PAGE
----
Calder restored purses toward the end of its meet, but questions remain for 2008.

Calder restored purses toward the end of its meet, but questions remain for 2008.

Leslie Martin

Calder, Others Face Issues in 2008

Calder restored purses toward the end of its meet, but questions remain for 2008.

by James Freer

After cutting its daily purses about 7% in early November, Calder Race Course quietly restored the money during the final weeks of its meet that ends Jan. 2. But questions concerning Calder and other South Florida tracks linger into the new year.

When it resumes racing in April, the South Florida racetrack also hopes to have some changes in the system it began in September of sending its simulcast signal to Gulfstream Park and the Isle Casino & Racing at Pompano Park, a harness track.

Calder president Ken Dunn said revenue the track is receiving from local simulcasts “is about what we expected, but not what we hoped for.”

Calder and other South Florida pari-mutuel facilities are dealing with those kinds of issues as they feel the impact of gas prices, a slumping housing market, and the prospect of even more competition with tribal casinos for gaming dollars.

Calder made its latest purse changes in mid-December. That followed several weeks when it ran more lower-purse claiming races than during the same period in 2006, Dunn said. Thus, Calder was not in a position similar to last year, when it overpaid purses for its Tropical meet, he said. That portion of Calder’s season runs from late October through early January.

“It is difficult to project ahead on what our class of races will be in any given week,” Dunn said. “We did not put out a press release (on raising purses) because we did not want to give a wrong impression” that handle was going up.

“We have been monitoring them, and they responded,” said Kent Stirling, executive director of the Florida Horsemen’s Benevolent and Protective Association. In November, the Florida HBPA called the changes ill-timed.

“They have eaten into some of the overnight purses they thought they might incur,” Stirling said. “We are at a point where we could be overpaid a bit. This is a hard meeting to judge.”

In addition to raising overall purses, Calder brought purses for overnight stakes back to $50,000 from $35,000.

Overall for 2007, Calder’s “business trends remain at a level that are down from last year, and remain disappointing,” Dunn said. On Jan. 29, the track and others in Miami-Dade County will seek approval for slot machines in a local referendum.

Calder began sending its signal to the other two horse tracks in September after Florida’s Supreme Court overturned a state rule that prohibited Calder and Gulfstream from sending their signals to pari-mutuel outlets within 25 miles.

Calder is not releasing daily on-track and simulcast handle, and would not release details on its split with Gulfstream and Pompano. Gulfstream said it took in about $1.5 million in bets on Calder races between Sept. 22 and Dec. 12. Calder has a contract to take Gulfstream’s signal for its meet from Jan. 3-April 20.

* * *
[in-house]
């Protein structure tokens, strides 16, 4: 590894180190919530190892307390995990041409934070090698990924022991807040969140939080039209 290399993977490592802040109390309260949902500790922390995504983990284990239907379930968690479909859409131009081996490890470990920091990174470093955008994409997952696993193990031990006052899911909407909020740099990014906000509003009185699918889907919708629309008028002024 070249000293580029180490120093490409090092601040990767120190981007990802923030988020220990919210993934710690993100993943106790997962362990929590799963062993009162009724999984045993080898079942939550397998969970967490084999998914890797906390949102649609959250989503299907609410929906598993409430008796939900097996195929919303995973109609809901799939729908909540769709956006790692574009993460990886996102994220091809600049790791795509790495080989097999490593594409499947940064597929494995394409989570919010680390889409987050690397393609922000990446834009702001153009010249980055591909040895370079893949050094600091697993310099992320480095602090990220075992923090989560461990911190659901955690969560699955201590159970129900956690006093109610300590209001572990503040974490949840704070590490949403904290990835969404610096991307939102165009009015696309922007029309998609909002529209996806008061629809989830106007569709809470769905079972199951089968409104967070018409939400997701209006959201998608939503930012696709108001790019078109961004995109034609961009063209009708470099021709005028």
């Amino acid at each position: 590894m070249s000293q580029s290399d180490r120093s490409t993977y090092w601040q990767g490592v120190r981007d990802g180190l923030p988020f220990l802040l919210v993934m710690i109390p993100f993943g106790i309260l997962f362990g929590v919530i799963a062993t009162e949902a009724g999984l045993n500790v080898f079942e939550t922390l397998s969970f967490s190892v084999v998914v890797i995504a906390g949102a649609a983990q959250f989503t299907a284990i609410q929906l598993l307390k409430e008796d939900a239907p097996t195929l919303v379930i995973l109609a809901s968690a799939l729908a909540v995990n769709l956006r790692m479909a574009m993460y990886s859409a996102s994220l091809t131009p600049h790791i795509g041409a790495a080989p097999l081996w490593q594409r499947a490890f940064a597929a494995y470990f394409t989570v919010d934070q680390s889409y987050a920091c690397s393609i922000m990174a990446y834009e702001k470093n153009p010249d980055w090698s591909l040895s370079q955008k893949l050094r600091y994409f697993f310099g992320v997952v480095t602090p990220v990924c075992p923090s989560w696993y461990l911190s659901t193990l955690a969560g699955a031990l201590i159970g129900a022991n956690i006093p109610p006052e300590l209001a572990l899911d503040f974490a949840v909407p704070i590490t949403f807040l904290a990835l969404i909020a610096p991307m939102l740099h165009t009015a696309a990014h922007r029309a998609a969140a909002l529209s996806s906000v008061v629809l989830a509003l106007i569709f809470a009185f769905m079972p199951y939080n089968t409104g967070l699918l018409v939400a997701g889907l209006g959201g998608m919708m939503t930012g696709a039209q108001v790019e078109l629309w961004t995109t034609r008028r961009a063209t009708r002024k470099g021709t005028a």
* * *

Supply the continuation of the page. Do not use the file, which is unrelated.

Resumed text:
“We would like to continue with this experiment” for the benefit of South Florida racing fans, Dunn said. But Calder’s first responsibility is to shareholders’ of parent Churchill Downs Inc., he said.

Calder had hoped to also send its signal to Flagler Dog Track in Miami. But the Florida HBPA did not approve sending the signal to a non-horse track.

“The dogs have been our enemies for years,” Stirling said. “The state’s rules and regulations are stacked pro-dog and pro-jai alai.”

Simulcasting to Flagler would have put Calder in a market “further south” with less overlap than the other two tracks, said Dunn, who hopes the tracks and horsemen’s group will find ways to bring in Flagler and other pari-mutuel facilities while also considering larger revenue splits for host tracks.

In 2006-07, Calder’s 60-day Tropical meet had average daily on-track handle of $362,211 and attendance of 3,843. Dunn said daily figures began falling early this summer during the Calder meet. Calder believes that stems from a combination of expanded limits for poker games at Florida pari-mutuel outlets, gas prices, and concerns about housing prices in South Florida, Dunn said.

Calder does not have a card room. It plans to add one if Miami-Dade County voters approve the Jan. 29 ballot issue that would allow slot machines at Calder and the county’s two other pari-mutuels—Flagler Dog Track and Miami Jai-Alai.

Calder and others are waiting for the state’s government and courts to determine the tax rate and other terms under which the state’s tribal casinos can upgrade from Class II to Class III slot machines. “We have no control over that,” Dunn said of the expected new competition. “Our focus is on Jan. 29.”